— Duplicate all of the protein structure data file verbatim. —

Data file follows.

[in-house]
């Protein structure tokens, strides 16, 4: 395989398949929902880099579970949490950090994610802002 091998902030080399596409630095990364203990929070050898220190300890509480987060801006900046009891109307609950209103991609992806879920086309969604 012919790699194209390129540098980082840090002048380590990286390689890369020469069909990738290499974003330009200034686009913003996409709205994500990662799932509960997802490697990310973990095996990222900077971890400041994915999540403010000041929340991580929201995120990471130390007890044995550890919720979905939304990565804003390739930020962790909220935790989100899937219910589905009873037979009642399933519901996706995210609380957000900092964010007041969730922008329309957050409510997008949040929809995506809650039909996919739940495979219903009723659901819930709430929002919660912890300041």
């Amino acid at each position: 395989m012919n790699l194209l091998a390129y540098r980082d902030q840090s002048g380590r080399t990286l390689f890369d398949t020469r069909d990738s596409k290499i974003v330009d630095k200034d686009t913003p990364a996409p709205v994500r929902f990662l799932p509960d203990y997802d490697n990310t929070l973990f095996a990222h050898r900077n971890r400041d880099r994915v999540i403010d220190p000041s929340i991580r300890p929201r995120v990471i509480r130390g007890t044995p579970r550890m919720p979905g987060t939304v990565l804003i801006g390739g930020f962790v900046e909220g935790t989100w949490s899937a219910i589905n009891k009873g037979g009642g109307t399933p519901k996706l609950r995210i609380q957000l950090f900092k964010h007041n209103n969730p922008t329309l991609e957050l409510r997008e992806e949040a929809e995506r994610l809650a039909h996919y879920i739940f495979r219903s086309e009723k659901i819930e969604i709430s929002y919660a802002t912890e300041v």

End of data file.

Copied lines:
[in-house]
């Protein structure tokens, strides 16, 4: 395989398949929902880099579970949490950090994610802002 091998902030080399596409630095990364203990929070050898220190300890509480987060801006900046009891109307609950209103991609992806879920086309969604 012919790699194209390129540098980082840090002048380590990286390689890369020469069909990738290499974003330009200034686009913003996409709205994500990662799932509960997802490697990310973990095996990222900077971890400041994915999540403010000041929340991580929201995120990471130390007890044995550890919720979905939304990565804003390739930020962790909220935790989100899937219910589905009873037979009642399933519901996706995210609380957000900092964010007041969730922008329309957050409510997008949040929809995506809650039909996919739940495979219903009723659901819930709430929002919660912890300041």
């Amino acid at each position: 395989m012919n790699l194209l091998a390129y540098r980082d902030q840090s002048g380590r080399t990286l390689f890369d398949t020469r069909d990738s596409k290499i974003v330009d630095k200034d686009t913003p990364a996409p709205v994500r929902f990662l799932p509960d203990y997802d490697n990310t929070l973990f095996a990222h050898r900077n971890r400041d880099r994915v999540i403010d220190p000041s929340i991580r300890p929201r995120v990471i509480r130390g007890t044995p579970r550890m919720p979905g987060t939304v990565l804003i801006g390739g930020f962790v900046e909220g935790t989100w949490s899937a219910i589905n009891k009873g037979g009642g109307t399933p519901k996706l609950r995210i609380q957000l950090f900092k964010h007041n209103n969730p922008t329309l991609e957050l409510r997008e992806e949040a929809e995506r994610l809650a039909h996919y879920i739940f495979r219903s086309e009723k659901i819930e969604i709430s929002y919660a802002t912890e300041v």